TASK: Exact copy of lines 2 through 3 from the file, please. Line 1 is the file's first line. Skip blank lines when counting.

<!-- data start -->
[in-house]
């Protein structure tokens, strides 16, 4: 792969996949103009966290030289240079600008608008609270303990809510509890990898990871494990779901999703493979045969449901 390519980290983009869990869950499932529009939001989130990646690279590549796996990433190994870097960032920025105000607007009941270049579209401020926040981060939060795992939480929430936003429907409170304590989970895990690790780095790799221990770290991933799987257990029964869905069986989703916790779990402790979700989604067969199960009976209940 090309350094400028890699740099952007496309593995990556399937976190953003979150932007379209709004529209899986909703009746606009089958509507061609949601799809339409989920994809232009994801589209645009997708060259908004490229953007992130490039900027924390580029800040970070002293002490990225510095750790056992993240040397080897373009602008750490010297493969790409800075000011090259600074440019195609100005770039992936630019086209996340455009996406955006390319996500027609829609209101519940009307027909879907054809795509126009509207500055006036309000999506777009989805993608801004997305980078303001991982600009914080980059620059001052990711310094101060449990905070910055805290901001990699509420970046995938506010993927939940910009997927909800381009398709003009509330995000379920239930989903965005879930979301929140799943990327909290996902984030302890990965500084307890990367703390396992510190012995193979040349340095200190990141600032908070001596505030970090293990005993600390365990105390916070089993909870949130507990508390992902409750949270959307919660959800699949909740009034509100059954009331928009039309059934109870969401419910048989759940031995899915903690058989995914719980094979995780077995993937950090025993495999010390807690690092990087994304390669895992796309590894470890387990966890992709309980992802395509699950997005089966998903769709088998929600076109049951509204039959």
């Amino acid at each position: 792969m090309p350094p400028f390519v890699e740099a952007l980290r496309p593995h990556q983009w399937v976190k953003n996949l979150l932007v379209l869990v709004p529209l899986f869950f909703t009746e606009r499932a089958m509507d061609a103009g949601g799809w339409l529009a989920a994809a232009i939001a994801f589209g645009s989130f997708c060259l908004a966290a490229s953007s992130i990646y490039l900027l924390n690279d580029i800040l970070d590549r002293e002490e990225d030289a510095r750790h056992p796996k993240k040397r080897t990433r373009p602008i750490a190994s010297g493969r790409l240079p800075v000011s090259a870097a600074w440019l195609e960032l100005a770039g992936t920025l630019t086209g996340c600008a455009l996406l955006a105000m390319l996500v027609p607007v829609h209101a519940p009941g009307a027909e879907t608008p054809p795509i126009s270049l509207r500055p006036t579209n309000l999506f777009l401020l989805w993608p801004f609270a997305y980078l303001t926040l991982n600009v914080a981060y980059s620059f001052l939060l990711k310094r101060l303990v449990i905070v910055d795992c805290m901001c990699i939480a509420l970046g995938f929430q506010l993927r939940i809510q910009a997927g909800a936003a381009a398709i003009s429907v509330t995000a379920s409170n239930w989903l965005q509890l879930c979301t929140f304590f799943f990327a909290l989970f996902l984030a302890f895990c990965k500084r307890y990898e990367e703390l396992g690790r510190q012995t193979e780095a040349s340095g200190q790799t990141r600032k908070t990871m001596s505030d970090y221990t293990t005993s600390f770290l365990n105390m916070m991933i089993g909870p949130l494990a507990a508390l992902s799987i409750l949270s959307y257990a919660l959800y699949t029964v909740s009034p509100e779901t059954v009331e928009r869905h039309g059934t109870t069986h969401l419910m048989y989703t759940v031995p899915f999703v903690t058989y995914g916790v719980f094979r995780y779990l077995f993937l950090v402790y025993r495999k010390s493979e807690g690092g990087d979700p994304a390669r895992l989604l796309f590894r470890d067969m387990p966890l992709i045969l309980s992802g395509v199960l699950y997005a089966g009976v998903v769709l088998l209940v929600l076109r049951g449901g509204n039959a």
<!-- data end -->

């Protein structure tokens, strides 16, 4: 792969996949103009966290030289240079600008608008609270303990809510509890990898990871494990779901999703493979045969449901 390519980290983009869990869950499932529009939001989130990646690279590549796996990433190994870097960032920025105000607007009941270049579209401020926040981060939060795992939480929430936003429907409170304590989970895990690790780095790799221990770290991933799987257990029964869905069986989703916790779990402790979700989604067969199960009976209940 090309350094400028890699740099952007496309593995990556399937976190953003979150932007379209709004529209899986909703009746606009089958509507061609949601799809339409989920994809232009994801589209645009997708060259908004490229953007992130490039900027924390580029800040970070002293002490990225510095750790056992993240040397080897373009602008750490010297493969790409800075000011090259600074440019195609100005770039992936630019086209996340455009996406955006390319996500027609829609209101519940009307027909879907054809795509126009509207500055006036309000999506777009989805993608801004997305980078303001991982600009914080980059620059001052990711310094101060449990905070910055805290901001990699509420970046995938506010993927939940910009997927909800381009398709003009509330995000379920239930989903965005879930979301929140799943990327909290996902984030302890990965500084307890990367703390396992510190012995193979040349340095200190990141600032908070001596505030970090293990005993600390365990105390916070089993909870949130507990508390992902409750949270959307919660959800699949909740009034509100059954009331928009039309059934109870969401419910048989759940031995899915903690058989995914719980094979995780077995993937950090025993495999010390807690690092990087994304390669895992796309590894470890387990966890992709309980992802395509699950997005089966998903769709088998929600076109049951509204039959």
């Amino acid at each position: 792969m090309p350094p400028f390519v890699e740099a952007l980290r496309p593995h990556q983009w399937v976190k953003n996949l979150l932007v379209l869990v709004p529209l899986f869950f909703t009746e606009r499932a089958m509507d061609a103009g949601g799809w339409l529009a989920a994809a232009i939001a994801f589209g645009s989130f997708c060259l908004a966290a490229s953007s992130i990646y490039l900027l924390n690279d580029i800040l970070d590549r002293e002490e990225d030289a510095r750790h056992p796996k993240k040397r080897t990433r373009p602008i750490a190994s010297g493969r790409l240079p800075v000011s090259a870097a600074w440019l195609e960032l100005a770039g992936t920025l630019t086209g996340c600008a455009l996406l955006a105000m390319l996500v027609p607007v829609h209101a519940p009941g009307a027909e879907t608008p054809p795509i126009s270049l509207r500055p006036t579209n309000l999506f777009l401020l989805w993608p801004f609270a997305y980078l303001t926040l991982n600009v914080a981060y980059s620059f001052l939060l990711k310094r101060l303990v449990i905070v910055d795992c805290m901001c990699i939480a509420l970046g995938f929430q506010l993927r939940i809510q910009a997927g909800a936003a381009a398709i003009s429907v509330t995000a379920s409170n239930w989903l965005q509890l879930c979301t929140f304590f799943f990327a909290l989970f996902l984030a302890f895990c990965k500084r307890y990898e990367e703390l396992g690790r510190q012995t193979e780095a040349s340095g200190q790799t990141r600032k908070t990871m001596s505030d970090y221990t293990t005993s600390f770290l365990n105390m916070m991933i089993g909870p949130l494990a507990a508390l992902s799987i409750l949270s959307y257990a919660l959800y699949t029964v909740s009034p509100e779901t059954v009331e928009r869905h039309g059934t109870t069986h969401l419910m048989y989703t759940v031995p899915f999703v903690t058989y995914g916790v719980f094979r995780y779990l077995f993937l950090v402790y025993r495999k010390s493979e807690g690092g990087d979700p994304a390669r895992l989604l796309f590894r470890d067969m387990p966890l992709i045969l309980s992802g395509v199960l699950y997005a089966g009976v998903v769709l088998l209940v929600l076109r049951g449901g509204n039959a």